BERKELEY – One year ago, the United Nations adopted the 17 Sustainable Development Goals (SDGs), one of which aims for true gender equality by 2030.
Empowering women and girls is morally right and economically smart. Several recent studies confirm that there are substantial economic- and human-development costs associated with pervasive and significant gender gaps in economic opportunities and outcomes.
A recent report by the UN Secretary-General’s High-Level Panel, which we authored, identifies actions that governments, businesses, nongovernmental organizations, and multilateral development agencies can take now to close these gaps and accelerate progress toward achieving the SDGs’ overarching goal of inclusive economic growth. The report shows that greater gender equality in a country is associated with better education and health, higher per capita income, faster and more inclusive economic growth, and greater international competitiveness.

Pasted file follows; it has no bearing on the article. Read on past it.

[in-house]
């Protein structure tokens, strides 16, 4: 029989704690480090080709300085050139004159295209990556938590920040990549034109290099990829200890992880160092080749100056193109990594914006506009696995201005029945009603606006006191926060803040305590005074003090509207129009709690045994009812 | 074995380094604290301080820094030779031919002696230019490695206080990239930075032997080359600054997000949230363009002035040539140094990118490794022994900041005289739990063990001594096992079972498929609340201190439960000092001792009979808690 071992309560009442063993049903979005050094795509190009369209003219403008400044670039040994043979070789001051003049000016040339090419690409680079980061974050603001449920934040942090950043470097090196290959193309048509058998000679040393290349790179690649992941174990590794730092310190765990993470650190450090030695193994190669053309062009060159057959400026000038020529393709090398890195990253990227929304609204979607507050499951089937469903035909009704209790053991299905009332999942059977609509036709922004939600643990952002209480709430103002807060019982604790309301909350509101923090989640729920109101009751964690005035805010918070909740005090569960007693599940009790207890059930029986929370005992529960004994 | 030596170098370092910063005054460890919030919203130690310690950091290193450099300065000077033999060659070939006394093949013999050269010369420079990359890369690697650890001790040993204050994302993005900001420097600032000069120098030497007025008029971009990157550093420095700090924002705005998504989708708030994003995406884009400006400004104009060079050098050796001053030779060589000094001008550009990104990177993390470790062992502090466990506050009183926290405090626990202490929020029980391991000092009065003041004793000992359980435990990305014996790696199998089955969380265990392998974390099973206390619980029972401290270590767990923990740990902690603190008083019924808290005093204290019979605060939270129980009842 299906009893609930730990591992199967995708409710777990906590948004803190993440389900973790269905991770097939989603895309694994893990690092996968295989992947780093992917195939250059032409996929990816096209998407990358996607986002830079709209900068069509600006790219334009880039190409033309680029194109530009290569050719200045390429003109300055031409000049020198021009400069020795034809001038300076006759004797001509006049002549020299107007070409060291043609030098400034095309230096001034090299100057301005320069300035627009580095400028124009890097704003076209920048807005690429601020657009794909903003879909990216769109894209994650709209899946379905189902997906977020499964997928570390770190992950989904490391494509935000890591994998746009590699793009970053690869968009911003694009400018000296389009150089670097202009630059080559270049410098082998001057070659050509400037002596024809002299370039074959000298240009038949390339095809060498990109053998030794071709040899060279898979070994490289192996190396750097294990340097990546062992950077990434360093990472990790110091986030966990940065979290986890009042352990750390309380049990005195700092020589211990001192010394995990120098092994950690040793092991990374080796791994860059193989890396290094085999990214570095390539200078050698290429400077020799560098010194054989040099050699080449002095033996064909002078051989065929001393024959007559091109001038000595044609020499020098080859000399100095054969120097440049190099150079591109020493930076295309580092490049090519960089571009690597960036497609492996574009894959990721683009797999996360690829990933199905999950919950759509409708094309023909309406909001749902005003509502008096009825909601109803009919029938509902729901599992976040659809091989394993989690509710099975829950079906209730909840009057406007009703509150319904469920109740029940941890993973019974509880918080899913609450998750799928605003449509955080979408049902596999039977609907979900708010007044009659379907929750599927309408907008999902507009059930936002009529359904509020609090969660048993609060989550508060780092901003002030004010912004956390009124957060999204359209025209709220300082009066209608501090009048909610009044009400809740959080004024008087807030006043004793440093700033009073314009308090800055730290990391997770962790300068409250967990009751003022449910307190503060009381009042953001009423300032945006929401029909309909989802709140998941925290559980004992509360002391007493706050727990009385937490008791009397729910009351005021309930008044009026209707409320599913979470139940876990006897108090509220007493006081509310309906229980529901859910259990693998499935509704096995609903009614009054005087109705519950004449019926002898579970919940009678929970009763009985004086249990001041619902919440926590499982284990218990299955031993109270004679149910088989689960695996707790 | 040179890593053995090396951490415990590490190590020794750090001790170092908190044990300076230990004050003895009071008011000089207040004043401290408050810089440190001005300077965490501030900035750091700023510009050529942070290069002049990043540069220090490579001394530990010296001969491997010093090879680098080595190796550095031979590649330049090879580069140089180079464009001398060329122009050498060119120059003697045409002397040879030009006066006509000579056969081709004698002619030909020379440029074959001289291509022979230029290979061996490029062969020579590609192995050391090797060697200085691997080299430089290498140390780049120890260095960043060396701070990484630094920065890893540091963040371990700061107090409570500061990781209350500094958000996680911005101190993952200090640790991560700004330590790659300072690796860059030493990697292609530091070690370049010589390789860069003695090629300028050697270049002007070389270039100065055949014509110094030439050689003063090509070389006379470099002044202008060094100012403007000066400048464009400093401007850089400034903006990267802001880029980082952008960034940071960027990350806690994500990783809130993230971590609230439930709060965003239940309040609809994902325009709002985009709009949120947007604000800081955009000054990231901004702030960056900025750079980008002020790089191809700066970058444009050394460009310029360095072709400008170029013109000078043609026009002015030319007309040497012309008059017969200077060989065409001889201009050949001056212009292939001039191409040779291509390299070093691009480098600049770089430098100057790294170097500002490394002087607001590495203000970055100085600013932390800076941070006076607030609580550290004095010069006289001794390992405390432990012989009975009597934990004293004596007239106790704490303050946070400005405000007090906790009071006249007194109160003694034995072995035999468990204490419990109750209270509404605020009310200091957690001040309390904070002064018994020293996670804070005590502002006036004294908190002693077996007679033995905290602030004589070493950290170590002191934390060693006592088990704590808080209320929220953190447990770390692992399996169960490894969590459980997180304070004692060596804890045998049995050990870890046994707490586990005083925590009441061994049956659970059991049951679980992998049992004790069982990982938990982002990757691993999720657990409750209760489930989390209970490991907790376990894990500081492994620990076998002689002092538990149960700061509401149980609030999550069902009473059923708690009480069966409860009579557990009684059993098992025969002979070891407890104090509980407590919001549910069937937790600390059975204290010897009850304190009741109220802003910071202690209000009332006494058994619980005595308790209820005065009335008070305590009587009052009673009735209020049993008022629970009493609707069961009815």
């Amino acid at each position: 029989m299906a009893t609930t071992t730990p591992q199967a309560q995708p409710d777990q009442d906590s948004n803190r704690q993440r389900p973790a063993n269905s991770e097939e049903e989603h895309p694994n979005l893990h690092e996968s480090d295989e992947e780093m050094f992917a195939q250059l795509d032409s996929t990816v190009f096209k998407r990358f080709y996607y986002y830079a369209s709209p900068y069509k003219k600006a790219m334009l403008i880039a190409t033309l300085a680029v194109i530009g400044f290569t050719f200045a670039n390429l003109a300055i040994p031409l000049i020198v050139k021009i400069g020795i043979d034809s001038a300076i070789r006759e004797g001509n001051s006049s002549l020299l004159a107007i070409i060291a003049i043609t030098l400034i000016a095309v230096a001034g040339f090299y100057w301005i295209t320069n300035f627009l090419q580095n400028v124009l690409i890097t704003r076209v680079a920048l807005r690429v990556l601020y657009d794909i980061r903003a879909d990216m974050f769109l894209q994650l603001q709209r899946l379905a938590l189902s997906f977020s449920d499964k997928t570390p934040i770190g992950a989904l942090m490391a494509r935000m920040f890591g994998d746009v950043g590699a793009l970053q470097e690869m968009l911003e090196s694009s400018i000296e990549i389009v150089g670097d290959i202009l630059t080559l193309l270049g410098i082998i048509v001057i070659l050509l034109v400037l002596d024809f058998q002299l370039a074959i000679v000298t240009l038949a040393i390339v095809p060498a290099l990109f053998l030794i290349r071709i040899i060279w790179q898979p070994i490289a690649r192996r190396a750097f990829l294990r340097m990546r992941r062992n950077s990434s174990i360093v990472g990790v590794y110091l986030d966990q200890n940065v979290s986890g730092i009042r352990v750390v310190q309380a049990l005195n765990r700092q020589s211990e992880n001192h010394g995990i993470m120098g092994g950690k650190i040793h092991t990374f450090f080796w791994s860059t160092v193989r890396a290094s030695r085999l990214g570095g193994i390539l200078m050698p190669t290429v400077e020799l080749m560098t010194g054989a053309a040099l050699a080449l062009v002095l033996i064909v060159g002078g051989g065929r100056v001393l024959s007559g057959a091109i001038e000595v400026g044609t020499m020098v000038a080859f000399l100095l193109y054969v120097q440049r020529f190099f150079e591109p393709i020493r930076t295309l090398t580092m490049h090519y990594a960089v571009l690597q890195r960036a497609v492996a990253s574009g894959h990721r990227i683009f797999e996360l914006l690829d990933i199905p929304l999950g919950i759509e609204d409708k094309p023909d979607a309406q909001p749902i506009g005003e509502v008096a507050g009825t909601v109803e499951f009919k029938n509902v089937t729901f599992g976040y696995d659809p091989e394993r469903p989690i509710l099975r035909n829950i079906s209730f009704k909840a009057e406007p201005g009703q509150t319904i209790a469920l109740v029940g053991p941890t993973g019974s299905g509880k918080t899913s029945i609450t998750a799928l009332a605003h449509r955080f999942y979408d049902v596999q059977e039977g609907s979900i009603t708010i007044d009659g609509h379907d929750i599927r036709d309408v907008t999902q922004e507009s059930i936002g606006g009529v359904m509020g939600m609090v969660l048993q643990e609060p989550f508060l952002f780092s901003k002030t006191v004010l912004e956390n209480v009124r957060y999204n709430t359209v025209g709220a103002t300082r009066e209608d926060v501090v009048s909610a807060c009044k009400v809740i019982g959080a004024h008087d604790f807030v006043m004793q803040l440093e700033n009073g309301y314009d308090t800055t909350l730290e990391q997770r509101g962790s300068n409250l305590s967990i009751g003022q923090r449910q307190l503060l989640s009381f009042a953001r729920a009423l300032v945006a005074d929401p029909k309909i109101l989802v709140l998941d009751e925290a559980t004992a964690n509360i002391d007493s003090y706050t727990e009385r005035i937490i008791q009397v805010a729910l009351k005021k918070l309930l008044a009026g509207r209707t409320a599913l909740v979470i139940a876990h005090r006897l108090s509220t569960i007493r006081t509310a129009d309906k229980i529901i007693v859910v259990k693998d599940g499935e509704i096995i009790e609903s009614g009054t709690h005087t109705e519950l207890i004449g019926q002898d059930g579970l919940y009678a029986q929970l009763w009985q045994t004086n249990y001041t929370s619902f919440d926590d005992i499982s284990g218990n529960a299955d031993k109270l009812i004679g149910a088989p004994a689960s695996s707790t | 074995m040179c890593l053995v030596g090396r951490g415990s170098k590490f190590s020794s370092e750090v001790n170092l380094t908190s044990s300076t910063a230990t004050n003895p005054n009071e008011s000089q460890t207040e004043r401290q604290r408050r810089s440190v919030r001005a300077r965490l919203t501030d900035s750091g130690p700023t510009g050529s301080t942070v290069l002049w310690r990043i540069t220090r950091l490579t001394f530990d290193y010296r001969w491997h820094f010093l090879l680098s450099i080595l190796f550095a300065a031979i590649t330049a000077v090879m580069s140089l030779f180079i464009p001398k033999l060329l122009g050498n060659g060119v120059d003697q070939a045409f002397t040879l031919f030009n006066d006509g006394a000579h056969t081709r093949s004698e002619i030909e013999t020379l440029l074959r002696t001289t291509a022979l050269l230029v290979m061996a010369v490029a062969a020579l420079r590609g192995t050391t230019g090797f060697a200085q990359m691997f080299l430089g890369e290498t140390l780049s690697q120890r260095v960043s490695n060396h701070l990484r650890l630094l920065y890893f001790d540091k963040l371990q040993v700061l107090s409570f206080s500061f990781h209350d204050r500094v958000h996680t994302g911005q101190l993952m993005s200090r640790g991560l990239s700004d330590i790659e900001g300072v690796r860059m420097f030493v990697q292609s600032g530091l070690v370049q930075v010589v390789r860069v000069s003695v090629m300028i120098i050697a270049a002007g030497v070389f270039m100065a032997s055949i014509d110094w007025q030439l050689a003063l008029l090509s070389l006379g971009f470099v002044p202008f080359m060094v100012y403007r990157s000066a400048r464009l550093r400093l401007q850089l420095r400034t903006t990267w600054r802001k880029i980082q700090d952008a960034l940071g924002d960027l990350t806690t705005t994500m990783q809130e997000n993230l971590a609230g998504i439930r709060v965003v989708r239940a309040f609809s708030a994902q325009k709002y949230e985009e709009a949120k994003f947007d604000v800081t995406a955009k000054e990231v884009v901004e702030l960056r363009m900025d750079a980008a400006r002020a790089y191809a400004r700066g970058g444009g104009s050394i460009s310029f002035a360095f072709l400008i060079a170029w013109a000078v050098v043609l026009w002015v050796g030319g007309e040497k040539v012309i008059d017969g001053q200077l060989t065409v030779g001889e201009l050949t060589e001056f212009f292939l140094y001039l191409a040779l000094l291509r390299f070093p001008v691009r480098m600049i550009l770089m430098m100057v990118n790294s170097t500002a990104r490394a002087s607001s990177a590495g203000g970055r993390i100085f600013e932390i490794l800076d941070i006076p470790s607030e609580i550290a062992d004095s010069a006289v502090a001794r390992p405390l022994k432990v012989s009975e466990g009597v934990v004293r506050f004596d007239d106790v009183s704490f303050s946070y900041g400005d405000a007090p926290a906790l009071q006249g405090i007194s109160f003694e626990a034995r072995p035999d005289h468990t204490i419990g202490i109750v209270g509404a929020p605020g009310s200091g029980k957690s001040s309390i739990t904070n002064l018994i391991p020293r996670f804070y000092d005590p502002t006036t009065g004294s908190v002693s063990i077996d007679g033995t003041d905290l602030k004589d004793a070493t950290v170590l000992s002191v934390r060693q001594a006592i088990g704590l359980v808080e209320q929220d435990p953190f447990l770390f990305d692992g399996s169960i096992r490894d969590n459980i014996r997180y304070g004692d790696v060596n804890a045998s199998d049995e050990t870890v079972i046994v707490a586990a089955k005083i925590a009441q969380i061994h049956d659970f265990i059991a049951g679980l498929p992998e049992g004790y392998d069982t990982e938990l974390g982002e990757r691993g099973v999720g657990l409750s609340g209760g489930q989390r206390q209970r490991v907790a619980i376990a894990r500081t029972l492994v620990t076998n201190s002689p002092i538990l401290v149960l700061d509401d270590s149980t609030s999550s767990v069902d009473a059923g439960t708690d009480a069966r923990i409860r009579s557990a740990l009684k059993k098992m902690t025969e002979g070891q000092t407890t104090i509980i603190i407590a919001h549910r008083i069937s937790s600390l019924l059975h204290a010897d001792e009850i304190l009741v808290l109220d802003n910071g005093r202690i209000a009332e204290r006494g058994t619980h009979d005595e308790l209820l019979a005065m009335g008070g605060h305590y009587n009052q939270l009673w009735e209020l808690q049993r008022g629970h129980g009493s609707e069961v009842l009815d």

A widely cited McKinsey Global Institute study finds that closing gender gaps in labor-force participation rates, part-time versus full-time work, and the composition of employment would add 12-25% to global GDP by 2025. Other studies, using a variety of methodologies, find similar prospective gains, especially in low-fertility countries such as Japan, South Korea, and Germany, and in countries (for example, in the Persian Gulf) with low labor-force participation rates for women.